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Cyclo-cross practice tips?(9 posts)

Cyclo-cross practice tips?Korbin
Aug 22, 2001 3:53 PM
Im looking for any tips in order to practice for the cyclo cross races. Does anyone want to share anything they do?
practice cyclo-cross riding.climbo
Aug 23, 2001 10:15 AM
I just set up a course as close to a race as I can and go do it repeatedly. Logs are good to use as barriers etc. Run a bit, ride hard pace for an hour or more to gear up for the intensity of races.
skills in a nutshell (maybe)lonefrontranger
Aug 23, 2001 12:40 PM
The hardest part to adapt to (for a cyclist) is the running. The first season I raced 'cross, I did a lot of barrier practice and no running at all. I discovered that having the cleanest barriers of everyone there did me no good at all after two laps because I could barely stagger with the bike and had to walk up all the run-ups.

Each August, I re-incorporate running into my training schedule 3 days / week. Start slowly, especially if you're not a runner (I hate running). 10-15 minutes per session is fine to begin with. After 4-6 weeks of aerobic adaptation you should be up to 20-30 minute run sessions at a fairly easy "talking" pace. At that point, start doing "fartlek" style intervals (sprint practice). The goal is to produce quick bursts of speed for 20-30 second max, then be able to readily switch gears back to your "talking" pace and recover. I do "fartleks" up the levee to our local reservoir, to simulate run-ups, which are my Achilles' heel.

The next major skill to work on IS barrier practice. Start with all of these skills as slowly as you can without falling over from lack of momentum. Work off and on the left (non-drive side) of the bike - it's "traditional", but the real deal is you don't risk falling on and getting cut up and/or cruddified by your chainrings.

Use the lawn in your backyard or anywhere soft with room to pedal one full rev before you have to turn around. I used a 20' x 60' vacant lot under a streetlight in Cincy for this when I lived in Over-The-Rhine (the ghetto kids got a kick out of the wierdo with the bike, so I often had spectators). The tighter the space, the quicker you'll learn an efficient dismount / remount.

To practice your mount, start by just stepping onto the bike from a standstill and glide off using a good shove from your left toe. Worry about clipping in later - for now just work on balance. Then hop on and just coast along on the "angle" between your thigh and butt-cheek, without clipping in. This is to teach you balance, and also where you want the saddle to strike (NOT the crotch area, BTW) when you land. If you have a double-hop in your vault (common beginner habit), now is the time to get rid of it before muscle memory ingrains it. You have to commit to the vault and the landing, so practice this and get good at it at all speeds.

To dismount, practice unclipping your right leg, and swinging it over the back of the saddle. Practice this in stages, and coast around a lot while you're halfway off the bike to learn the balance. When you're ready to go for full dismount, grab the top tube with your right hand, LEAN BACK (this is important), swing your right foot through BETWEEN the crank and your left foot, then unclip the left foot and start running. If you do this (it feels really weird at first), you'll be facing the correct way to take a full, natural running stride as you hit the ground, and you won't stumble over your own feet. (continued next post)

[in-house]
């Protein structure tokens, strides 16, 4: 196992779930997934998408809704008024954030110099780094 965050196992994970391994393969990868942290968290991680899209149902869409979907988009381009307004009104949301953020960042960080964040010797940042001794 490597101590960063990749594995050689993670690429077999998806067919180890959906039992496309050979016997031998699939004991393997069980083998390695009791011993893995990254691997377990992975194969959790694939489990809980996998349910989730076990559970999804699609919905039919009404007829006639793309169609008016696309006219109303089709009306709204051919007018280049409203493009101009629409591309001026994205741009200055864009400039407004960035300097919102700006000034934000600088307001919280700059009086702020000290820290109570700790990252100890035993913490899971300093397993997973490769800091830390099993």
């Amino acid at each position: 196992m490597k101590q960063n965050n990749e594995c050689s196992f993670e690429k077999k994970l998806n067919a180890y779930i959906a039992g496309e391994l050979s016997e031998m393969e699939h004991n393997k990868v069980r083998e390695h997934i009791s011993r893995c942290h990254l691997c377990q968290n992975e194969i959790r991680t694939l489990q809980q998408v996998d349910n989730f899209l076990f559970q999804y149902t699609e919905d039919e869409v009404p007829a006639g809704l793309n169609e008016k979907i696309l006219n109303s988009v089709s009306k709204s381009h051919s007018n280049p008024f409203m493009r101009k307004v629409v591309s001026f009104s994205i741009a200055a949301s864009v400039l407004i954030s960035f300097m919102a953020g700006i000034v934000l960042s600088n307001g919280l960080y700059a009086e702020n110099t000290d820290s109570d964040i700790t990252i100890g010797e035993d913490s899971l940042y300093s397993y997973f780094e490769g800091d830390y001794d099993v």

okay, not a nutshell (geez, just go get Burney's book!)lonefrontranger
Aug 23, 2001 1:29 PM
Okay, now you're going to work on putting the whole enchilada together into a seamless whole (boy, will that take a while!).

Set up some 2x4's or broom handles or anything else that won't kill you if you hit it with the bike in a semi-clipped position. Don't worry about getting back on in 4 strides or 2 - it will take you 6 or more at first to get your act together, but try to shorten it. Practice your timing on the dismount and remount with your "faux barriers" a lot before you get to the real thing. Timing is crucial, and you don't want to come into your first set of hurdles at your first race and suddenly realize the release tension on your SPD's is cranked too high (a lot of guys do this!).

Tip: when you start working with real, nailed-down 16" barriers, remember that the faster you come into your obstacle, the sooner you need to start your dismount. It's better to run fast for several paces and jump the barrier in stride than to get "underneath" it and come to a dead standstill, or worse, hit it while you're half-clipped in (endo city).

Picking up the bike isn't as big a deal as everyone makes it. Don't try to shoulder it unless you have to run for more than a dozen paces. For short, not-so-steep run-ups or running non-barrier sections (unless it's muddy), just roll the bike along beside you. For hurdles, (if you're tall) use the seat and bars to raise it off the ground as you hurdle. If you're short, reach over the top tube for the downtube as you dismount, then pick it up "briefcase-style" near the bottom bracket and tuck it under your arm.

To shoulder the bike if you're tall, curl it from the top tube "shot-put" style and place it on your shoulder. Slide it down towards the head tube until it's balanced, and grab the left hood with your right hand. If you're short, pick it up from the downtube, wrap your elbow around the headtube and grab the left drop with your right hand. Work on stabilizing the bike so it doesn't bounce against your collarbone or swing out into traffic. Carry it so that the saddle doesn't interfere with your helmet - it's crucial to be able to raise your head and swing your free arm as you run.

Regardless of style, I recommend all beginners use a shoulder pad scammed from a women's suit or a piece of stiff foam taped to the inside of their jersey. Some guys use pipe insulation on the top tube, but this can interfere with cabling. The better you get with your carrying technique, the less trouble you'll have with bruising / sore shoulders. I never bother with pads anymore.